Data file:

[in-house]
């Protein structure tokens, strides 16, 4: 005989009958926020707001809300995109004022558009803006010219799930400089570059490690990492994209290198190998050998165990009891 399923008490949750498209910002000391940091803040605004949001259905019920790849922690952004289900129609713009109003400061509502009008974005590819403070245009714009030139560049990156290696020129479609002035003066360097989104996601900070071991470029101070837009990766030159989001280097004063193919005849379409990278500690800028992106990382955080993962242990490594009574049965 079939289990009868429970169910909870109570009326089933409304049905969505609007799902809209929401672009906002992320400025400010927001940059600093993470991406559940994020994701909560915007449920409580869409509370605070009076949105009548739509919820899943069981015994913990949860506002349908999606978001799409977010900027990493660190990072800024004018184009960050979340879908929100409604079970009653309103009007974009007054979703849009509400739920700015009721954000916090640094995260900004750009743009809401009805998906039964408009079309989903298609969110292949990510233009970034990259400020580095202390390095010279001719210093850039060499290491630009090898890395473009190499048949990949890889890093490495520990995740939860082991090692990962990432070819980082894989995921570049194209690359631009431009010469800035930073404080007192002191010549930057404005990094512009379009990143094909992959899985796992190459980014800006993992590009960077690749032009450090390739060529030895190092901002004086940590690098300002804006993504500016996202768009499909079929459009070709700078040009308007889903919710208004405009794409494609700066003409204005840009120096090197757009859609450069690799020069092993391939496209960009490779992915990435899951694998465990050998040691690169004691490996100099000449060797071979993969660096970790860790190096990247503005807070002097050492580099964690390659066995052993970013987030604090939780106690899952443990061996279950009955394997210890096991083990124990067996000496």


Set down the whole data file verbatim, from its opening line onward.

[in-house]
């Protein structure tokens, strides 16, 4: 005989009958926020707001809300995109004022558009803006010219799930400089570059490690990492994209290198190998050998165990009891 399923008490949750498209910002000391940091803040605004949001259905019920790849922690952004289900129609713009109003400061509502009008974005590819403070245009714009030139560049990156290696020129479609002035003066360097989104996601900070071991470029101070837009990766030159989001280097004063193919005849379409990278500690800028992106990382955080993962242990490594009574049965 079939289990009868429970169910909870109570009326089933409304049905969505609007799902809209929401672009906002992320400025400010927001940059600093993470991406559940994020994701909560915007449920409580869409509370605070009076949105009548739509919820899943069981015994913990949860506002349908999606978001799409977010900027990493660190990072800024004018184009960050979340879908929100409604079970009653309103009007974009007054979703849009509400739920700015009721954000916090640094995260900004750009743009809401009805998906039964408009079309989903298609969110292949990510233009970034990259400020580095202390390095010279001719210093850039060499290491630009090898890395473009190499048949990949890889890093490495520990995740939860082991090692990962990432070819980082894989995921570049194209690359631009431009010469800035930073404080007192002191010549930057404005990094512009379009990143094909992959899985796992190459980014800006993992590009960077690749032009450090390739060529030895190092901002004086940590690098300002804006993504500016996202768009499909079929459009070709700078040009308007889903919710208004405009794409494609700066003409204005840009120096090197757009859609450069690799020069092993391939496209960009490779992915990435899951694998465990050998040691690169004691490996100099000449060797071979993969660096970790860790190096990247503005807070002097050492580099964690390659066995052993970013987030604090939780106690899952443990061996279950009955394997210890096991083990124990067996000496």